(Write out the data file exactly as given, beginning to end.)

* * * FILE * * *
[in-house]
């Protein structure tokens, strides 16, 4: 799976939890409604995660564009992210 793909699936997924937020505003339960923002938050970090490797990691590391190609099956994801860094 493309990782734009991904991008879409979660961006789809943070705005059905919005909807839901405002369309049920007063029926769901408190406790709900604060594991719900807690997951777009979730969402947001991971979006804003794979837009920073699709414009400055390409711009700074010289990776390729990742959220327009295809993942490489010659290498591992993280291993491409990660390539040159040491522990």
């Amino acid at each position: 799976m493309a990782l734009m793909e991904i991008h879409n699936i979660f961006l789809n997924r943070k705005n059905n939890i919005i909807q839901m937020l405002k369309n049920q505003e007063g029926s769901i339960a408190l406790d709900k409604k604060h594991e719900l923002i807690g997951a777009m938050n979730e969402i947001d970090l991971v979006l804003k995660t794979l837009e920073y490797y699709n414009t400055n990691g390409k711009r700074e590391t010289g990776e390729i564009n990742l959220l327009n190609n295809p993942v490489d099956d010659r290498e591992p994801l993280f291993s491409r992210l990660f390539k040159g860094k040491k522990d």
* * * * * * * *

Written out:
[in-house]
């Protein structure tokens, strides 16, 4: 799976939890409604995660564009992210 793909699936997924937020505003339960923002938050970090490797990691590391190609099956994801860094 493309990782734009991904991008879409979660961006789809943070705005059905919005909807839901405002369309049920007063029926769901408190406790709900604060594991719900807690997951777009979730969402947001991971979006804003794979837009920073699709414009400055390409711009700074010289990776390729990742959220327009295809993942490489010659290498591992993280291993491409990660390539040159040491522990």
């Amino acid at each position: 799976m493309a990782l734009m793909e991904i991008h879409n699936i979660f961006l789809n997924r943070k705005n059905n939890i919005i909807q839901m937020l405002k369309n049920q505003e007063g029926s769901i339960a408190l406790d709900k409604k604060h594991e719900l923002i807690g997951a777009m938050n979730e969402i947001d970090l991971v979006l804003k995660t794979l837009e920073y490797y699709n414009t400055n990691g390409k711009r700074e590391t010289g990776e390729i564009n990742l959220l327009n190609n295809p993942v490489d099956d010659r290498e591992p994801l993280f291993s491409r992210l990660f390539k040159g860094k040491k522990d």